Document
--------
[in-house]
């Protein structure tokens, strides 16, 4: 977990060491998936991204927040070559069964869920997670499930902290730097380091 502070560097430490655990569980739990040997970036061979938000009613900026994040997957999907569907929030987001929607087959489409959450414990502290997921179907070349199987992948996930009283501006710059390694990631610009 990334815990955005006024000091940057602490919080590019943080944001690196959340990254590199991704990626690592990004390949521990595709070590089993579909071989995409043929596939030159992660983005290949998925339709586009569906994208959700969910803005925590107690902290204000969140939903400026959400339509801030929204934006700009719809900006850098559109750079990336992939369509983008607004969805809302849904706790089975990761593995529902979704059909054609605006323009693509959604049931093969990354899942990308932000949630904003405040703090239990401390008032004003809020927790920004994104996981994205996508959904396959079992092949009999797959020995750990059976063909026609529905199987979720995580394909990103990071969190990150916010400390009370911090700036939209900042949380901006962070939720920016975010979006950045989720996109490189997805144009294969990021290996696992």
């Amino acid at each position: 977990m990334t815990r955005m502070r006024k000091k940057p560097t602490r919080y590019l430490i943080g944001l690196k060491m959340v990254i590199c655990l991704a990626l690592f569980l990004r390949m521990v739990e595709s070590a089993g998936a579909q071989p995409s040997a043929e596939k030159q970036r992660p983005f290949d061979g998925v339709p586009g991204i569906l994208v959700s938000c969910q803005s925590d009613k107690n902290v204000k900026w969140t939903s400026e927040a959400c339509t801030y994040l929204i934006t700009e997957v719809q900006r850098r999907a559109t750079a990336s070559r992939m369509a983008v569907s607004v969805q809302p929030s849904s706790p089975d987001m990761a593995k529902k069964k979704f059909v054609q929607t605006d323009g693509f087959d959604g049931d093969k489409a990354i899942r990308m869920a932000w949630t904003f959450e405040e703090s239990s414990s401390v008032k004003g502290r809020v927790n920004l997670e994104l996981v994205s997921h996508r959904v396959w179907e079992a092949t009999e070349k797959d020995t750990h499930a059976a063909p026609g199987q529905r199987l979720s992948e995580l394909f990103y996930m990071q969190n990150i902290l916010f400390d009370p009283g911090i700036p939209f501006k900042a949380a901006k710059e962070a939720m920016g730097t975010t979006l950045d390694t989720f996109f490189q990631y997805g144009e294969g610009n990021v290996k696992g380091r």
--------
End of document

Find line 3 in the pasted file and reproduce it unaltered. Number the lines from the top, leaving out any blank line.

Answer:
């Amino acid at each position: 977990m990334t815990r955005m502070r006024k000091k940057p560097t602490r919080y590019l430490i943080g944001l690196k060491m959340v990254i590199c655990l991704a990626l690592f569980l990004r390949m521990v739990e595709s070590a089993g998936a579909q071989p995409s040997a043929e596939k030159q970036r992660p983005f290949d061979g998925v339709p586009g991204i569906l994208v959700s938000c969910q803005s925590d009613k107690n902290v204000k900026w969140t939903s400026e927040a959400c339509t801030y994040l929204i934006t700009e997957v719809q900006r850098r999907a559109t750079a990336s070559r992939m369509a983008v569907s607004v969805q809302p929030s849904s706790p089975d987001m990761a593995k529902k069964k979704f059909v054609q929607t605006d323009g693509f087959d959604g049931d093969k489409a990354i899942r990308m869920a932000w949630t904003f959450e405040e703090s239990s414990s401390v008032k004003g502290r809020v927790n920004l997670e994104l996981v994205s997921h996508r959904v396959w179907e079992a092949t009999e070349k797959d020995t750990h499930a059976a063909p026609g199987q529905r199987l979720s992948e995580l394909f990103y996930m990071q969190n990150i902290l916010f400390d009370p009283g911090i700036p939209f501006k900042a949380a901006k710059e962070a939720m920016g730097t975010t979006l950045d390694t989720f996109f490189q990631y997805g144009e294969g610009n990021v290996k696992g380091r």